One of my favorite releases of his so far was 2008's Viva Il Ciclissimo, a two volume, joint project between Terada and Katsuhiro Otomo (who has to be mentioned on this blog at least once per post, apparently), centered on the Giro d’Italia cycling tour. The first (hardback) book is centered around the tour itself, filled with beautiful illustrations from both artists, chronicling not only the tour itself, but some really wonderful moments of imaginative daydreaming that only the two of them could create. Both artists being avid cycling enthusiasts, the second (softcover) book is full of sketches and ideas, and the looseness of the presentation is fun and exciting to look through, and it keeps the reader pouring over each single drawing, eagerly in anticipation of what awaits them on the next page; and while the first volume is split in two, giving each auteur equal measure (as well as their own opposing covers), the second is a mishmash of ideas, even including Hiroyuki Kitakubo, properly illustrating the enthusiasm many Japanese illustrators have for professional cycling (who knew?). There was even a neat little cycling bag featuring an illustration by Terada thrown in with the early limited edition printings of this book.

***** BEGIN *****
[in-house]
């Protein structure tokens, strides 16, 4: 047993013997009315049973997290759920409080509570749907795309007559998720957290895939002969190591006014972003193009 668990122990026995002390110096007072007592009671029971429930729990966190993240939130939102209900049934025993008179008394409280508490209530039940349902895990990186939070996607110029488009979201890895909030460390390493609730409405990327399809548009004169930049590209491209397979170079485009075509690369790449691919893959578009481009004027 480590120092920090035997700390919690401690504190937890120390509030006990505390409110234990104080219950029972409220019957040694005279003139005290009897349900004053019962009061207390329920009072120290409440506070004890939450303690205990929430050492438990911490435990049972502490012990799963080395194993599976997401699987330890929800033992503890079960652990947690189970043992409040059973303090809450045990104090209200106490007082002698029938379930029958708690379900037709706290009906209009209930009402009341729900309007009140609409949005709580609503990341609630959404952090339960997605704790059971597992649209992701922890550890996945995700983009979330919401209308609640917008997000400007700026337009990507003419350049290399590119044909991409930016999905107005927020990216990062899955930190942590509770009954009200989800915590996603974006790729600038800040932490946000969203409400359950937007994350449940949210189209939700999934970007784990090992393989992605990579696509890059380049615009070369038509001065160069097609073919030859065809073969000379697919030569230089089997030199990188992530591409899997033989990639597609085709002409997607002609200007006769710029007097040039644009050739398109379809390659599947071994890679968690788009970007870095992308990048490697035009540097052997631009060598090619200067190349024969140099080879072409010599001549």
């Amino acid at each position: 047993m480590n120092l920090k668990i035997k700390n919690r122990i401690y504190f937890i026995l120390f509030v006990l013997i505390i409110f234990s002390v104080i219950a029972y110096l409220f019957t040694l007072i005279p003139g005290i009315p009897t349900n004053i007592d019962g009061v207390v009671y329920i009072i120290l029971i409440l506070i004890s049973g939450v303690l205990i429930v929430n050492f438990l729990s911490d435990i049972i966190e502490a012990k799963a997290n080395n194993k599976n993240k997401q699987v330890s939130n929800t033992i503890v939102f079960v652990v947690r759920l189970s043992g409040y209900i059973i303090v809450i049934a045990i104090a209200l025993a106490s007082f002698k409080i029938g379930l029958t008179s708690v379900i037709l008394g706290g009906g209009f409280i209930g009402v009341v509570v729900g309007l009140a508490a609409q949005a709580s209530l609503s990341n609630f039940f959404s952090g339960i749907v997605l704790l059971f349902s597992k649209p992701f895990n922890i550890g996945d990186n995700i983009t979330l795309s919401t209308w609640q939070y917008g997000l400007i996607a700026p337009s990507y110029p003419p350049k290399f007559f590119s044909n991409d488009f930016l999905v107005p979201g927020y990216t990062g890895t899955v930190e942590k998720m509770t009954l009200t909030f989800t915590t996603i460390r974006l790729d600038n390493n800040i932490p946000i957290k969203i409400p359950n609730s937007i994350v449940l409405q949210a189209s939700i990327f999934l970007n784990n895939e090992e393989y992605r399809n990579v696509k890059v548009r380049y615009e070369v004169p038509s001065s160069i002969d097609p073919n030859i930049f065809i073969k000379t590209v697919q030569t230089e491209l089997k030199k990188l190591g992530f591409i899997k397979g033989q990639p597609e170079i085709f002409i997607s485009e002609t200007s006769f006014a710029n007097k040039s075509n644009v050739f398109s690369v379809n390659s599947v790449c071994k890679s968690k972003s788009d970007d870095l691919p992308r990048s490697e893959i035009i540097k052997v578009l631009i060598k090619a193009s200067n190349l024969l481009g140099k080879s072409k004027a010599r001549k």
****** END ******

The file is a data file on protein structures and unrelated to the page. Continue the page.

Though I'm not really as much of a fan of his comic works than I am of his illustrations, I would be remiss if I didn't mention his Monkey King series, published by Dark Horse in the US. While I don't realy dislike it, what I enjoy in illustrations is not always what I enjoy in comics, and his ultra-detailed digital illustrations don't work for me as much; my feelings are much the same for guys like Alex Ross, who, although are great painters and draftsmen, just use too many colors on a page and it always appears as if they worked on a painting, and then made it fit onto a page with other paintings; they lose the sense of flow a page should have, and while each individual painting is great, they have only managed to fit more than one on a page and I find it incredibly difficult to focus on any real action (basically, one has to readjust what their looking at in each panel).
I know this article seems a little fragmented or less focused than some previous posts, but to be honest, that is kind of Katsuya Terada. The man has managed to be incredibly prolific while also being in so many different illustration fields. I wish, in a way, that this article was purely images, but even then, it is hard to grasp the full picture of what Terra is capable of. The most I can recommend is that if you are interested in his work, or you find anything of his striking, find his work. He has more out there than even I am aware of, and he always surprises me with something I never knew existed. He has a wide range of interests, and he does a wonderful job of taking advantage of his position to include those interests in his work, so I find it hard to believe that there is someone out there that can't appreciate his work on some level.